"Science is becoming more and more a prophet for our time,
telling us things about God we never knew
and about how the universe works."
– Thomas Keating, That We May Be One
In his later years, Thomas Keating often referred to science in his teachings, seeing hope in the new physics as describing a greater connection between us and God, among the human family and all creation. He recognized science's contribution to evolving the cosmology that prevailed when the Bible was written: we were "bad" people on a flat earth with Heaven above and Hell below, stranded far from a judging God, and we needed to exert great effort to earn the right to go to Heaven. As a scientist, I'd like to briefly point to a couple of the concepts of the new cosmology that may have inspired Fr. Thomas from the scientific point of view and explain why I think they are relevant to our practice of Centering Prayer.
The cosmology of modern physics brings us outside of dualistic concepts such as here or there, good or bad, me or not-me. It presents instead some revelatory concepts: all the "stuff" we are made of is actually condensed energy (Einstein's E = mc2) rather than solid balls. And the open, timeless manifestations of the particles we are made of overlap and interact intimately. (This is not "woo-woo" thinking: a lot of our modern technology, including leading edge developments in medicine and electronics, is based on quantum mechanics.) And as described by Stephen Hawking in The Grand Design, all this mysterious matter we are made of arises from fields spanning the universe, intimately connected and even holographic. Each point contains all the others, in a hyper-dimensional reality. A rough analogy for this cosmic web might look like a spider's web after the rain; glistening in the sun with droplets of water, each droplet reflecting all the others. This is distinctly non-dual: in a web where each point contains all others, there is no separation. In other words, we can say that all is intimately connected, part of a single whole. Mystics, as well as scientists, perceive this oneness. And often, it is called Love.
We are never left out of this Love. God opens experiences of this mystery to all of us: perhaps as a fleeting sense of deep connection, of timelessness, or of being fully a part of the incredible love-bearing beauty in nature. And in the context of the new cosmology, this mysterious, intimately connected reality, Jesus' teachings can begin to make sense to us on a deeper level. Rather than our needing to do all sorts of good works to go to a Heaven later, Jesus tells us that the Kingdom of God is at hand, and that it is inside of us (Luke 17:21). And he tells us that we are intimately connected: we must love one another, as he has loved us (John 13:34). He even tells us that our neighbor, the one we should love as ourselves, is not the one who looks like us or prays like us: in this hyper-connected field, everyone is our neighbor. And no one is separate from God.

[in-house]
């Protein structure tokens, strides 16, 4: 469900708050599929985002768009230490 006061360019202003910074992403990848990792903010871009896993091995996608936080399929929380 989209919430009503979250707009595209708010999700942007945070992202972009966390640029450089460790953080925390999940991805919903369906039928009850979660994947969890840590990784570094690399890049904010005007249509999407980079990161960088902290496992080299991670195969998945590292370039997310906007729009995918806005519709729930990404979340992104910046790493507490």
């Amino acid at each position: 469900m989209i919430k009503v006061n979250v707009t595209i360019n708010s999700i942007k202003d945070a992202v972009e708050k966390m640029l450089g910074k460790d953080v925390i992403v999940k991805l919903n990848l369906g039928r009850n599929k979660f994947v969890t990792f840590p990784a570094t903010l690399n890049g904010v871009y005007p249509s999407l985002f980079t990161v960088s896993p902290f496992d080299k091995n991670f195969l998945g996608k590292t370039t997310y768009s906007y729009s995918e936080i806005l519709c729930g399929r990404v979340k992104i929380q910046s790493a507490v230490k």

One of the gifts emerging from Centering Prayer is that as we let go of our conditioned dualistic thinking, we discover this field of Love, connection, timelessness and open possibility that has always been there. With the eyes of contemplation, a gift from God deepened by our practice of surrender to God's presence and action, we can begin to feel embraced, rather than confused, by non-duality. Moment by moment in Centering Prayer, we can experience a dynamic interplay between a non-dual openness, manifested by surrendering and consenting to God , and a dualistic grabbing, pushing away, or failing to even notice how caught up we are in our own drama. I'm pretty sure I'm not the only one who has "woken up" during Centering Prayer to notice that I'd been lost in thoughts for quite a while! But over time, I've slowly been graced with a deeper trust in God and a faith that God is there, right in the middle of whatever I am experiencing. That in the midst of my grabbing, my turning away, the open field of Love is always being offered. I can say yes again and again to that open, loving field: to lie down, to rest, to let go of my heavy burdens. As human beings we are not defined by sin, but by a Love that is birthing and holding us in every moment. Thanks be to God!
Joy Andrews Hayter holds a PhD in Physical Chemistry from UC Berkeley, and has always been fascinated by the mysteries of the cosmos and how they reflect on the mystery of our own being. Also a spiritual director, she teaches Centering Prayer and leads prayer workshops and retreats at Mercy Center in Burlingame, California and other locations.
This article was originally published in the 2019 June issue of Contemplative Outreach News. You can read more articles in this issue here. The full archive of issues is here.